April 18, 2013
Aethlon Medical, Inc.
(OTCBB: AEMD), disclosed that a poster presentation entitled: "Extracorporeal Exosome Removal: A Therapeutic Strategy to Address an Evolutionary Survival Mechanism Shared by Cancer and Infectious Viral Pathogens," is being presented today at the International Society of Extracellular Vesicles (ISEV) 2013 conference being held in
, MA. Dr.
, Director of Tumor Immunology at Aethlon Medical will give the presentation. Information related to ISEV 2013 can be accessed online at:
The Aethlon presentation discusses the specificity of the Aethlon Hemopurifier® to address evolved glycopathogen targets that are instrumental in cancer and infectious disease progression. Significant points addressed in the presentation include emerging knowledge of exosome secretion, which is a notable feature of malignancy owing to the diverse roles of these particles in tumor-mediated immune suppression, angiogenesis, metastasis, and resistance to therapeutic agents. As cancer-secreted exosomes remain a critical target not addressed by drug therapies, the Company is expanding the potential utility of the Hemopurifier® to include cancer. In this role, the Hemopurifier® provides an adjuvant strategy to improve current and emerging cancer treatment outcomes without adding drug toxicity. To date, pre-clinical Hemopurifier® studies have validated the capture of exosomes underlying breast cancer, metastatic melanoma, ovarian cancer, lymphoma, and colorectal cancer.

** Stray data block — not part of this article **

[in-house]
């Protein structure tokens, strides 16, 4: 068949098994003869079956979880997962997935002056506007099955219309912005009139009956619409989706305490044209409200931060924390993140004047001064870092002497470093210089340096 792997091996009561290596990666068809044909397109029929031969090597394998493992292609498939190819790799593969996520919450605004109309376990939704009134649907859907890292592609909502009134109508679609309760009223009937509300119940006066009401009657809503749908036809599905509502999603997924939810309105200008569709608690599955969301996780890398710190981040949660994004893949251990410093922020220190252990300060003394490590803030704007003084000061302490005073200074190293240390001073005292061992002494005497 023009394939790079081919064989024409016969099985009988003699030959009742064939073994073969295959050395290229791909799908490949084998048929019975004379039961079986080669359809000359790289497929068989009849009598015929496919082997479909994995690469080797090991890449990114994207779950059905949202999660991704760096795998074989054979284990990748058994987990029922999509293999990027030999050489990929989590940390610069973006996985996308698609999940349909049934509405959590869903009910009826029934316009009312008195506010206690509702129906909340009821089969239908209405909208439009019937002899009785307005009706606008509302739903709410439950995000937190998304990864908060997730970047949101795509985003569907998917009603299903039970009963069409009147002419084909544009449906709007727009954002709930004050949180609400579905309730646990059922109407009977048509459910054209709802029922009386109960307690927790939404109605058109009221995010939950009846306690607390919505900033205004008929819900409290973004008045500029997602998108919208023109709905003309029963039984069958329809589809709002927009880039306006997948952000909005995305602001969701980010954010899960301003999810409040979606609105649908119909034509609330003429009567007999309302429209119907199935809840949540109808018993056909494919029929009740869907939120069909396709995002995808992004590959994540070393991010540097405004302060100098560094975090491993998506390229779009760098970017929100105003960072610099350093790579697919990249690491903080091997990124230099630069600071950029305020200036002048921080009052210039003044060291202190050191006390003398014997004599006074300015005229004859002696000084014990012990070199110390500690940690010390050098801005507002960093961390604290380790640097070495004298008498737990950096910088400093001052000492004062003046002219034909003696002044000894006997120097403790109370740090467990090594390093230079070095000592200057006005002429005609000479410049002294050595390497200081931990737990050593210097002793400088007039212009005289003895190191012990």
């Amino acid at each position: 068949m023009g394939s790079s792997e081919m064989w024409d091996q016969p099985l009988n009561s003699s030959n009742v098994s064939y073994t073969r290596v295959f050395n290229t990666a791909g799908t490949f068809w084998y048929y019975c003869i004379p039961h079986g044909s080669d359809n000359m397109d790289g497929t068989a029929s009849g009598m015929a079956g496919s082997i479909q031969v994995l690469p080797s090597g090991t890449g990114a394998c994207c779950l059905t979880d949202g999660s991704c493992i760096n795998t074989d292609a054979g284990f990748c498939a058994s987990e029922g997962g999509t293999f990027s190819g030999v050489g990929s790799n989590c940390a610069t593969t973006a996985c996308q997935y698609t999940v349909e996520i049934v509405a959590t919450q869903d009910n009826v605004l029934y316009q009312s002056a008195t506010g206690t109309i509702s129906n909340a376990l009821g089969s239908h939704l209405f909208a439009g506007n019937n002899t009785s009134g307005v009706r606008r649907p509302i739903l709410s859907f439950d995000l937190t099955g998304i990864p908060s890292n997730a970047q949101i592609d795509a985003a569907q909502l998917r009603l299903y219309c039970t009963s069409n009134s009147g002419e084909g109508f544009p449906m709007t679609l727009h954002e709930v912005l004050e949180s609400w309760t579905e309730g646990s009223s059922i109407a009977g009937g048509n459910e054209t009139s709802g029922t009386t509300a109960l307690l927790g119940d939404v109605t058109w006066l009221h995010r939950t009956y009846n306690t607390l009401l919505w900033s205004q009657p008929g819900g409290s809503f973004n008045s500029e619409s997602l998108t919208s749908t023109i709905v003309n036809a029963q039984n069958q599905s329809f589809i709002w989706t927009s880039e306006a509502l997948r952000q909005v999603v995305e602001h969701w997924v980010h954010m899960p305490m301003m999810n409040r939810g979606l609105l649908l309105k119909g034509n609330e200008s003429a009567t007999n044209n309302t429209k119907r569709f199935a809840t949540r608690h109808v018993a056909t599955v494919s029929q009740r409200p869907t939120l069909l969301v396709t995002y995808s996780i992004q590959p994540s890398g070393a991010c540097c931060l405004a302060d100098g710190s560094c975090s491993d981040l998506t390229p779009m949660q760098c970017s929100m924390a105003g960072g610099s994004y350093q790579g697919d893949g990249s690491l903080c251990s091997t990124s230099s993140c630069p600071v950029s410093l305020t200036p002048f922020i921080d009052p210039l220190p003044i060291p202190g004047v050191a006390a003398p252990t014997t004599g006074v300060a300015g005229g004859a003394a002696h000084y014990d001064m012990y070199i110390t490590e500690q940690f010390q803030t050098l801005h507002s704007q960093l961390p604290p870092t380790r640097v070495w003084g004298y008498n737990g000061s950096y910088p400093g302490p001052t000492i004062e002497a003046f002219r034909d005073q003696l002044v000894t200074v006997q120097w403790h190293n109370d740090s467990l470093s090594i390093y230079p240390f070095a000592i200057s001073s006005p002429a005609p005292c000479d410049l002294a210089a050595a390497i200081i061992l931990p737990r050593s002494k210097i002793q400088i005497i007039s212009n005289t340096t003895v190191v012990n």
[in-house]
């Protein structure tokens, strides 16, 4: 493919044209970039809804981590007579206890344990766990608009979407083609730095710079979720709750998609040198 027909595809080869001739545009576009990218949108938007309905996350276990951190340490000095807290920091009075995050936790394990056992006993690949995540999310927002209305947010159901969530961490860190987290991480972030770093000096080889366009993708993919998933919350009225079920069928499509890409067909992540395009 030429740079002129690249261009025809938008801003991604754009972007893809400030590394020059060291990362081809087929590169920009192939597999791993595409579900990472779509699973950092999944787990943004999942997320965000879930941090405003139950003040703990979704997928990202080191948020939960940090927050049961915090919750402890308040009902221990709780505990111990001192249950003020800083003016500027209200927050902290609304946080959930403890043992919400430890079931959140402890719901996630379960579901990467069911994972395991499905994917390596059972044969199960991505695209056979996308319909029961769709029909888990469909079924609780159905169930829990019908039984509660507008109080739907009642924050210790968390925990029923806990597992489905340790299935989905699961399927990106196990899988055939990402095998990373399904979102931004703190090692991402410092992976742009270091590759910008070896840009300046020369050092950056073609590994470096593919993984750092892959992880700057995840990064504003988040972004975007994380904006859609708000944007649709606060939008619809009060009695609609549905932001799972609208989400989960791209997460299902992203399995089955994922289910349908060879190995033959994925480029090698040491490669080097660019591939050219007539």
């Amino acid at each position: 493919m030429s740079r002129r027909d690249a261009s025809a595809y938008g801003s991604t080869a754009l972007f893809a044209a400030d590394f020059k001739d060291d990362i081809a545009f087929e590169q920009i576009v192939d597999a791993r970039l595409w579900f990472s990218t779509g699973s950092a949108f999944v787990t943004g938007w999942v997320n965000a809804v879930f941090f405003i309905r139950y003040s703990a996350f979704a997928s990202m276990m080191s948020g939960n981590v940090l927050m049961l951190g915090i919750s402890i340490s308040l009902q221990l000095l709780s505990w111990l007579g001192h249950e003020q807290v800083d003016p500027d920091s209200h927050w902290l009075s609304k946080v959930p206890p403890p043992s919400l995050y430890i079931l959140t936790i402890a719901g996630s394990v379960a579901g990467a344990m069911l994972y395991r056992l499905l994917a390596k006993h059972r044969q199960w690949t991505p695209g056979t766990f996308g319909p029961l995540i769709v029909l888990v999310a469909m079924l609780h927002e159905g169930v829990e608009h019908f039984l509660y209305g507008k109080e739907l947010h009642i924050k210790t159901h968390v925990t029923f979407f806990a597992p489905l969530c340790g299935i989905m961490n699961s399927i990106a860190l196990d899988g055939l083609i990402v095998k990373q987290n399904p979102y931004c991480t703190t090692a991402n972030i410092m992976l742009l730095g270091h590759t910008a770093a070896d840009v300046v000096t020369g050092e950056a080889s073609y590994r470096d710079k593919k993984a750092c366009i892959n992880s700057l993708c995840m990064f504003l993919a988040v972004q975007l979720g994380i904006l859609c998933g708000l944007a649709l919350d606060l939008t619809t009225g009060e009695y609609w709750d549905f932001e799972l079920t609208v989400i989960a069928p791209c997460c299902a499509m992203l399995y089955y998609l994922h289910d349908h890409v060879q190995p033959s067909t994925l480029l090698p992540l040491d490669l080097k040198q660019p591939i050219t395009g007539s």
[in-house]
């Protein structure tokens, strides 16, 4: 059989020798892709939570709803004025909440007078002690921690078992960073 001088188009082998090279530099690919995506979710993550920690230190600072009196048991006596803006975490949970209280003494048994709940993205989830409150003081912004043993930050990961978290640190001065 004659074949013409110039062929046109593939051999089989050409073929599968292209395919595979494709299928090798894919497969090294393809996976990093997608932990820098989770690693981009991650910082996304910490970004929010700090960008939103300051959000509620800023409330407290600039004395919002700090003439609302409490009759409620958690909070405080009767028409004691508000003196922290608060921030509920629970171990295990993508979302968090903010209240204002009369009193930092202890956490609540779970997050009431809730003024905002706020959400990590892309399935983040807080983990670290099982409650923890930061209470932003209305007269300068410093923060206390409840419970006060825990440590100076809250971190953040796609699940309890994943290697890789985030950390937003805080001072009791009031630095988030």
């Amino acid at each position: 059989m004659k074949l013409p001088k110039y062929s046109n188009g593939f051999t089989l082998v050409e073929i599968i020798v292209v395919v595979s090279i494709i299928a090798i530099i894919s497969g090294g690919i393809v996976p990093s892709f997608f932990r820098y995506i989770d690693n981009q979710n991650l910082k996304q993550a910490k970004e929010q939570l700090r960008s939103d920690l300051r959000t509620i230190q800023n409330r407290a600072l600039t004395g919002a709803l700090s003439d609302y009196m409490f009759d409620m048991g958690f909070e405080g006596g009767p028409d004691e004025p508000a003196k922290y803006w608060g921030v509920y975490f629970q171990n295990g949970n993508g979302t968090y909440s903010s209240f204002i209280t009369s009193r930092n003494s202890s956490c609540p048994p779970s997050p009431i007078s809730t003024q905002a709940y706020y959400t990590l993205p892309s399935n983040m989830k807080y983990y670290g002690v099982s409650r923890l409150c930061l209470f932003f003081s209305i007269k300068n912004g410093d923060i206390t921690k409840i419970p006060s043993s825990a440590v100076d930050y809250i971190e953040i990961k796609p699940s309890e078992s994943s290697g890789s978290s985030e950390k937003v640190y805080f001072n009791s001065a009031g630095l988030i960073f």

The Aethlon Hemopurifier® consists of the lectin Galanthus nivalis agglutinin (GNA) immobilized in the outer-capillary space of a plasma membrane device that is compatible for use with standard CRRT and dialysis units. GNA-based capture is mediated by unique high mannose signatures abundant on the surface of cancer-secreted exosomes as well as glycoproteins that reside on the outer membrane of infectious viral pathogens.
In human studies of treatment naive HIV and Hepatitis-C (HCV) infected individuals, Hemopurifier® therapy demonstrated average viral load reductions of greater than 50% during single four-hour treatment applications. A three-treatment Hemopurifier® protocol combined with interferon-based standard-of-care resulted in undetectable HCV in as little as seven days in hard-to-treat genotype-1 patients. In this same clinical program, post-treatment elution studies documented the capture of up to 300 billion HCV copies by the Hemopurifier® during a single six-hour treatment. A human feasibility study to initiate HCV human studies in
the United States
is pending IDE approval by the U.S. Food and Drug Administration (FDA).
Based on human treatment experience and exosome capture validations, the Company has identified candidate research centers to conduct a Hemopurifier® therapy study in cancer patients.